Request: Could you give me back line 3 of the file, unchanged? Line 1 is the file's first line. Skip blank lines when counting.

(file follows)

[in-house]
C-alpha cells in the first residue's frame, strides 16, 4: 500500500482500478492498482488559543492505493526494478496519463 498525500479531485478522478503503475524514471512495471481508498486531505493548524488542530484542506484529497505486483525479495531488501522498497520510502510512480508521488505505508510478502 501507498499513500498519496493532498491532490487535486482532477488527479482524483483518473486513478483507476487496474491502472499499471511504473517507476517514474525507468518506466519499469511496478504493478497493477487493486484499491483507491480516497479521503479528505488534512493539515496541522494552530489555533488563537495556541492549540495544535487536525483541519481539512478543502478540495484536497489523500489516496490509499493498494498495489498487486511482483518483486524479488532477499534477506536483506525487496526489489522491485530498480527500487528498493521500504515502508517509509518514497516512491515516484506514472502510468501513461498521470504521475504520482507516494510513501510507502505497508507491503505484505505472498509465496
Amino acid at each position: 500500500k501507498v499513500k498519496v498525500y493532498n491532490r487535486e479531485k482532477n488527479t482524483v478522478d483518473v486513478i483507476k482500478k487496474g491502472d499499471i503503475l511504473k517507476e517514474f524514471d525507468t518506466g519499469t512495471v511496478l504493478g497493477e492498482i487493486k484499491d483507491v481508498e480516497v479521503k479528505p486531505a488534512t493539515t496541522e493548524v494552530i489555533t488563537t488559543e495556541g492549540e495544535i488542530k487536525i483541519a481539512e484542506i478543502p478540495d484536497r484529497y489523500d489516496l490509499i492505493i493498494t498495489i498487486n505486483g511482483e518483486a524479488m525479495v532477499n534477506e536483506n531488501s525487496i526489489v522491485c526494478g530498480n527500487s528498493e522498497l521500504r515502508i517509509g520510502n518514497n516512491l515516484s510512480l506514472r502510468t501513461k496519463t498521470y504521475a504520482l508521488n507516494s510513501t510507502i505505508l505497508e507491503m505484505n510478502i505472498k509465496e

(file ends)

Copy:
Amino acid at each position: 500500500k501507498v499513500k498519496v498525500y493532498n491532490r487535486e479531485k482532477n488527479t482524483v478522478d483518473v486513478i483507476k482500478k487496474g491502472d499499471i503503475l511504473k517507476e517514474f524514471d525507468t518506466g519499469t512495471v511496478l504493478g497493477e492498482i487493486k484499491d483507491v481508498e480516497v479521503k479528505p486531505a488534512t493539515t496541522e493548524v494552530i489555533t488563537t488559543e495556541g492549540e495544535i488542530k487536525i483541519a481539512e484542506i478543502p478540495d484536497r484529497y489523500d489516496l490509499i492505493i493498494t498495489i498487486n505486483g511482483e518483486a524479488m525479495v532477499n534477506e536483506n531488501s525487496i526489489v522491485c526494478g530498480n527500487s528498493e522498497l521500504r515502508i517509509g520510502n518514497n516512491l515516484s510512480l506514472r502510468t501513461k496519463t498521470y504521475a504520482l508521488n507516494s510513501t510507502i505505508l505497508e507491503m505484505n510478502i505472498k509465496e